Streaming site SoundCloud is being sued by the Performing Rights Society (PRS) after five years of “unsuccessful negotiations.”
The PRS collects and distributes royalties to artists when music is played on radio, television or online and the organisation has for years said that SoundCloud should have a PRS licence and pay musicians for streaming their work.
Now, in the same month that they agreed a deal with Spotify, the PRS has decided to take action against Soundcloud.
In a statement, the PRS says: “After careful consideration, and following five years of unsuccessful negotiations, we now find ourselves in a situation where we have no alternative but to commence legal proceedings against the online music service SoundCloud.
“Launched in 2008, the service now has more than 175million unique listeners per month. Unfortunately, the organisation continues to deny it needs a PRS for Music licence for its existing service available in the UK and Europe, meaning it is not remunerating our members when their music is streamed by the SoundCloud platform.
“If the streaming market is to reach its true potential and offer a fair return for our members, organisations such as SoundCloud must pay for their use of our members’ music.”
Many acts use SoundCloud to premiere new tracks or stream entire albums ahead of release. The PRS says it sent SoundCloud a sample list of 45000 PRS-registered artists whose music was being streamed on the site without a licence in place. SoundCloud replied by removing 250 of the streams but offered no explanation for why they chose those particular groups.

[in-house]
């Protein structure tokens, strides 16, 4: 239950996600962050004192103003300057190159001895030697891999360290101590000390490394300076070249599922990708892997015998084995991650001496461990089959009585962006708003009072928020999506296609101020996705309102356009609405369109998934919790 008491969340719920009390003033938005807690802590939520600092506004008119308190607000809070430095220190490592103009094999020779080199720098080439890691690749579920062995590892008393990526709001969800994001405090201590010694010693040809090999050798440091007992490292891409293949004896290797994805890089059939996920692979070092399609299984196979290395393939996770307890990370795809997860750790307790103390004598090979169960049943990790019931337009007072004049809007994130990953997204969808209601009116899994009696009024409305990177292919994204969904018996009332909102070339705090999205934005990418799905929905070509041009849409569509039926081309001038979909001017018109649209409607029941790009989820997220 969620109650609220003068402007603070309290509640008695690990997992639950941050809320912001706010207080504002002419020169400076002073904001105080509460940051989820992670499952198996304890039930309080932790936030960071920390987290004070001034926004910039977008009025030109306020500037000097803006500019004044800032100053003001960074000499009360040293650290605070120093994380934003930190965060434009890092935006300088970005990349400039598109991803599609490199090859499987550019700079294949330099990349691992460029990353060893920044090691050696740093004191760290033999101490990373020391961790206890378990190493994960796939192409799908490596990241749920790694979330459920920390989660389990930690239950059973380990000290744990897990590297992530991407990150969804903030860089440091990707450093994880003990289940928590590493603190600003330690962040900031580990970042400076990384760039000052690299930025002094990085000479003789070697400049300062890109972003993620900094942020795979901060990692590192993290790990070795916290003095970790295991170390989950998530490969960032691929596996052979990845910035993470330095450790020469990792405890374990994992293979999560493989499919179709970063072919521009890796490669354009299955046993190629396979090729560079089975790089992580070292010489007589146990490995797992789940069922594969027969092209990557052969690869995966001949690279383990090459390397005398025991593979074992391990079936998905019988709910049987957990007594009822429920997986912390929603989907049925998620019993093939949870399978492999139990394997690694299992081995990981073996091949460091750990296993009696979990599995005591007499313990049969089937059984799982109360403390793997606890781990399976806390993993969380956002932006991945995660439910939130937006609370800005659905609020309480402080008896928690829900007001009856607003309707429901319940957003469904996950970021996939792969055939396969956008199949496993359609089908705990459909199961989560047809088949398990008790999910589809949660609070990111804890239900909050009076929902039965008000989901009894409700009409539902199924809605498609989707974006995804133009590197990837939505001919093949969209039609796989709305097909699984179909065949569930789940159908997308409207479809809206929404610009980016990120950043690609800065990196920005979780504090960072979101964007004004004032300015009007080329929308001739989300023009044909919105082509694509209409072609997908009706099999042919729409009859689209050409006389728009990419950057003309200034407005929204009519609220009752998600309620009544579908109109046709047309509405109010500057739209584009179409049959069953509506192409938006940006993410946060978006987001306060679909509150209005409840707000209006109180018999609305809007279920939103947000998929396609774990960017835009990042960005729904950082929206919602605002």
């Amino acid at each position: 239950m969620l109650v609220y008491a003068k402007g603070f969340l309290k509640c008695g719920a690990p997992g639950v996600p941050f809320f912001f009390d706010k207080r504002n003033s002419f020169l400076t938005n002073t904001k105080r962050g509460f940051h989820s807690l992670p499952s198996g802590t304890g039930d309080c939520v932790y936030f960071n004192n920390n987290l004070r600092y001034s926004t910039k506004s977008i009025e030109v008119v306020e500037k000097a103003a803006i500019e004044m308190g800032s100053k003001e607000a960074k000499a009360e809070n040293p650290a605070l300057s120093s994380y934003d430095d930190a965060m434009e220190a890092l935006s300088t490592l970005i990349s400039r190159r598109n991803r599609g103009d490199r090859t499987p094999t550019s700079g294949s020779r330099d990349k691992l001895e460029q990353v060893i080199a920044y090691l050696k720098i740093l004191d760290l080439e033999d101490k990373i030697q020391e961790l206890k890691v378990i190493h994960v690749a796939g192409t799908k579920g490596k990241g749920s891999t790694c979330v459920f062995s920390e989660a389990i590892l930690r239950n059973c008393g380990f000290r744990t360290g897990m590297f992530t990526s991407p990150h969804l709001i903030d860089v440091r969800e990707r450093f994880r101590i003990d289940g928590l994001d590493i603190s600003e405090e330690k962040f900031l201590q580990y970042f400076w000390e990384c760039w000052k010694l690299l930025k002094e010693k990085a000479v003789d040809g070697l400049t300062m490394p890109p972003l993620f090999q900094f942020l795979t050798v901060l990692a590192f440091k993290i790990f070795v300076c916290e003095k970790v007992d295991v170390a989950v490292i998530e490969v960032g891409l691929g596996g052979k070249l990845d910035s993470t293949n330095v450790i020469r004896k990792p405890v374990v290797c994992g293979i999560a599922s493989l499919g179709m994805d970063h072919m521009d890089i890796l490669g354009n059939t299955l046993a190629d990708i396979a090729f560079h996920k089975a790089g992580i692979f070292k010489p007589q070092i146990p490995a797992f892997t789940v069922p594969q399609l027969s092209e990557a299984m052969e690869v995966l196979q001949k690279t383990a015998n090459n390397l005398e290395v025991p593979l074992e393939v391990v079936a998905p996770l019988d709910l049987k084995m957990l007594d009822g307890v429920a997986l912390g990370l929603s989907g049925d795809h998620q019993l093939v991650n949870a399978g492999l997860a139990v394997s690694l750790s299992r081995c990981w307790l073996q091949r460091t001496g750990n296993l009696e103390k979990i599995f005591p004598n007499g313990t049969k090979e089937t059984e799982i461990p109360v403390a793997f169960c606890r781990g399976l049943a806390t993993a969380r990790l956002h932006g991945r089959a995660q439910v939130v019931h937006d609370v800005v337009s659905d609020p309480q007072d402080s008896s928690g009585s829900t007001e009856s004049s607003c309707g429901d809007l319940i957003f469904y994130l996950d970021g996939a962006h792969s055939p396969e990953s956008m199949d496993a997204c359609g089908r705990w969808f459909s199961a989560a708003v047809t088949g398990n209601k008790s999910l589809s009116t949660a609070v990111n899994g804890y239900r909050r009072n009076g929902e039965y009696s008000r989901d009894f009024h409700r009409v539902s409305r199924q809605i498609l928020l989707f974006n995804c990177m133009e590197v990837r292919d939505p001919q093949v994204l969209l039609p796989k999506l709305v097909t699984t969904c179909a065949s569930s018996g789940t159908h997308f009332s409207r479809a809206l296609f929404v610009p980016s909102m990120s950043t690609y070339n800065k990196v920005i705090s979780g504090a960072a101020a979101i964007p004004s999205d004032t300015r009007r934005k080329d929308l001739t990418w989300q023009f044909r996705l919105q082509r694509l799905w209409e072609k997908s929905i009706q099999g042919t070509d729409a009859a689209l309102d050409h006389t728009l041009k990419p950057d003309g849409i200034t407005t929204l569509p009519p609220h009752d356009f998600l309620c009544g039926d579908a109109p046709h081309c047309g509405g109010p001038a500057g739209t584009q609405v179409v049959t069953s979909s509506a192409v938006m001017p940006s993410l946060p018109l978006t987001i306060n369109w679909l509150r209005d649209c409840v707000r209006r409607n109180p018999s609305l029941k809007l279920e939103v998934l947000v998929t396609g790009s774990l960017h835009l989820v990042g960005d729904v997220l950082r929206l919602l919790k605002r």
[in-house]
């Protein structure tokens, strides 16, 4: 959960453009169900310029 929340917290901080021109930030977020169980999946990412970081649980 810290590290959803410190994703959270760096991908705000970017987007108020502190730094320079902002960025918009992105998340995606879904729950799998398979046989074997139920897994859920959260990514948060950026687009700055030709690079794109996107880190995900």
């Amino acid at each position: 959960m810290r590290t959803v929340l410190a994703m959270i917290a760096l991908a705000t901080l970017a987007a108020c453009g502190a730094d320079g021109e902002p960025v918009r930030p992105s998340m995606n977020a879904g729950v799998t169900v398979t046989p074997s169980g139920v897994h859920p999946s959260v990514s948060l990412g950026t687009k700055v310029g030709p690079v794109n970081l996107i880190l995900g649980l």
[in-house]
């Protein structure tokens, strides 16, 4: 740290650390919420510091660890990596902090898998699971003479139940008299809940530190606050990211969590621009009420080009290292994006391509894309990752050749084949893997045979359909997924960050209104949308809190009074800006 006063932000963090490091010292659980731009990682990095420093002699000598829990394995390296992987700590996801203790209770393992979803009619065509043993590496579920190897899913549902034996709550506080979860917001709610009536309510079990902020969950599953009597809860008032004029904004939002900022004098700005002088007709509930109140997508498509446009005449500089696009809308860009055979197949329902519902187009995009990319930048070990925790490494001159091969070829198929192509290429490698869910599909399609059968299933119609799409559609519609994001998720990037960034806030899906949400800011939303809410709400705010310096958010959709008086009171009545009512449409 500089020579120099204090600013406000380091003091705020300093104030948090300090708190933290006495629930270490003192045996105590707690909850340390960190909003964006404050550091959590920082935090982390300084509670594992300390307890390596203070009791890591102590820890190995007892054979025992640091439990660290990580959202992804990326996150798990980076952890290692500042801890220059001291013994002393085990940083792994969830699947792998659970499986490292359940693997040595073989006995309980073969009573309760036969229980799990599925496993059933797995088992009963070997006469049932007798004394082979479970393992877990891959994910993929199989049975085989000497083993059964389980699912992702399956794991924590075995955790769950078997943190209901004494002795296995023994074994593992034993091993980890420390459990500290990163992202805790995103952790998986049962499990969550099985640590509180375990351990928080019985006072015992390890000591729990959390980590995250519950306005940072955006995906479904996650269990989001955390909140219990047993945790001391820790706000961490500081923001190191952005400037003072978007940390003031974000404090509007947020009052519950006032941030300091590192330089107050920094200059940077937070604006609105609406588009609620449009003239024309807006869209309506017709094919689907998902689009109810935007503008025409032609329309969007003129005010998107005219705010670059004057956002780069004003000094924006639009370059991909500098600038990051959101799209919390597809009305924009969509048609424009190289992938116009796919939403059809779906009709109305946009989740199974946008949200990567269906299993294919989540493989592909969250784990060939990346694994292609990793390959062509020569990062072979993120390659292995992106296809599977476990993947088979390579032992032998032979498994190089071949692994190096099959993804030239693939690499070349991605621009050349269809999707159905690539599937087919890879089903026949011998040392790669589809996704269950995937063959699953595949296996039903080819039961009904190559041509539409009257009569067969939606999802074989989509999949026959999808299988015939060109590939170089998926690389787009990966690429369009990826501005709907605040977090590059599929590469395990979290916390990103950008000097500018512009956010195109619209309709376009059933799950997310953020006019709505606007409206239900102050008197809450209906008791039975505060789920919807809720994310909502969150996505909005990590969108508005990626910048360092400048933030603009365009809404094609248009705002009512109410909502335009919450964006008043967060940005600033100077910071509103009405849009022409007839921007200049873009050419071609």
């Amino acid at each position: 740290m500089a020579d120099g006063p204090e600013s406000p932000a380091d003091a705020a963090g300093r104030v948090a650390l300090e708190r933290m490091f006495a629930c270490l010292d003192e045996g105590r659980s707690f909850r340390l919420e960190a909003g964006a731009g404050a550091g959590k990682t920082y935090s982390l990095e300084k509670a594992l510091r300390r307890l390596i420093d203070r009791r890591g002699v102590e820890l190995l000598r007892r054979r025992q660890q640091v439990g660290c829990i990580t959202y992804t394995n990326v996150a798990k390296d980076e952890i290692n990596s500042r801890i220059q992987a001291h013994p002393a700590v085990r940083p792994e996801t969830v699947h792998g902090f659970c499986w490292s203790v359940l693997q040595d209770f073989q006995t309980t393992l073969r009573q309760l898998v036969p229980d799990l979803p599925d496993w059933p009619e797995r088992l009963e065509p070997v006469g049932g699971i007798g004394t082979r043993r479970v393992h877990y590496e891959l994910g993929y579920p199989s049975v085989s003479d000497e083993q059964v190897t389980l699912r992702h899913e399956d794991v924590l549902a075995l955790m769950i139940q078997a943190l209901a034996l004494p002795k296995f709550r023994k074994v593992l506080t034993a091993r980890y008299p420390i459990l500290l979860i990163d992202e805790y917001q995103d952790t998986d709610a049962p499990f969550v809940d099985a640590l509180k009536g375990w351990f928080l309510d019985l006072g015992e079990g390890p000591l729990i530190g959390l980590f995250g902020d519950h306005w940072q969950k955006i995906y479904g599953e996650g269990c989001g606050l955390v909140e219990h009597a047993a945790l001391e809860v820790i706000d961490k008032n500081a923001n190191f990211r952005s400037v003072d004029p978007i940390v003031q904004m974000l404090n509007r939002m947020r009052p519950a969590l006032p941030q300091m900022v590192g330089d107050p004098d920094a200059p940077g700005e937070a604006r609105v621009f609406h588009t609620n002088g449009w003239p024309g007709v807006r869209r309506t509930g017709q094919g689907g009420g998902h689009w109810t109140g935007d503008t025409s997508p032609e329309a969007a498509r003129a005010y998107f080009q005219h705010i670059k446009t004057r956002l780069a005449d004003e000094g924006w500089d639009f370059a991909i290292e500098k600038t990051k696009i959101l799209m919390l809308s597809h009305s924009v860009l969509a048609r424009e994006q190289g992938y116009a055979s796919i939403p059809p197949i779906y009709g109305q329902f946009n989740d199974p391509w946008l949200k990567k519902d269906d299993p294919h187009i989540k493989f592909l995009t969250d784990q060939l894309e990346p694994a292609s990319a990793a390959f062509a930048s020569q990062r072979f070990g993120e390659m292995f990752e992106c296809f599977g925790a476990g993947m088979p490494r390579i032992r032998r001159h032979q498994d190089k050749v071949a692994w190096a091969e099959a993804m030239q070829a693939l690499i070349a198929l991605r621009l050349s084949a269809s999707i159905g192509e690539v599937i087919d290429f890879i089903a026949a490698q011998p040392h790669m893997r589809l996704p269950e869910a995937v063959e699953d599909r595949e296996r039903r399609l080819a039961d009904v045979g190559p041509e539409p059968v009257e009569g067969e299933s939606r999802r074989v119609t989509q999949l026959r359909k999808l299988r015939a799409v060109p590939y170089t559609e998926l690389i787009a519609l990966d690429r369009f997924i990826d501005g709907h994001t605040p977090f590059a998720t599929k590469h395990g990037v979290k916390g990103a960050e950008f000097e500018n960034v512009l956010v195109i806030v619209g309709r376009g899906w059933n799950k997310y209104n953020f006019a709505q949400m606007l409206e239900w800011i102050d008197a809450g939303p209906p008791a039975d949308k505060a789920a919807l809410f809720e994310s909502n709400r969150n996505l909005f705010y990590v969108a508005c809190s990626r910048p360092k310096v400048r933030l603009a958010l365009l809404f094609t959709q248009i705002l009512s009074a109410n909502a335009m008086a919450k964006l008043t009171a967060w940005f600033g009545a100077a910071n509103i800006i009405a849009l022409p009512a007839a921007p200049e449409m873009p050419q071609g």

In a statement, SoundCloud says: “It is regrettable that PRS appears to be following this course of action in the midst of an active commercial negotiation with SoundCloud.
“We believe this approach does not serve the best interests of any of the parties involved, in particular the members of the PRS, many of whom are active users of our platform and who rely on it to share their work and communicate with their fan base.
“SoundCloud is a platform by creators, for creators. No one in the world is doing more to enable creators to build and connect with their audience while protecting the rights of creators, including PRS members.
“We are working hard to create a platform where all creators can be paid for their work, and already have deals in place with thousands of copyright owners, including record labels, publishers and independent artists.”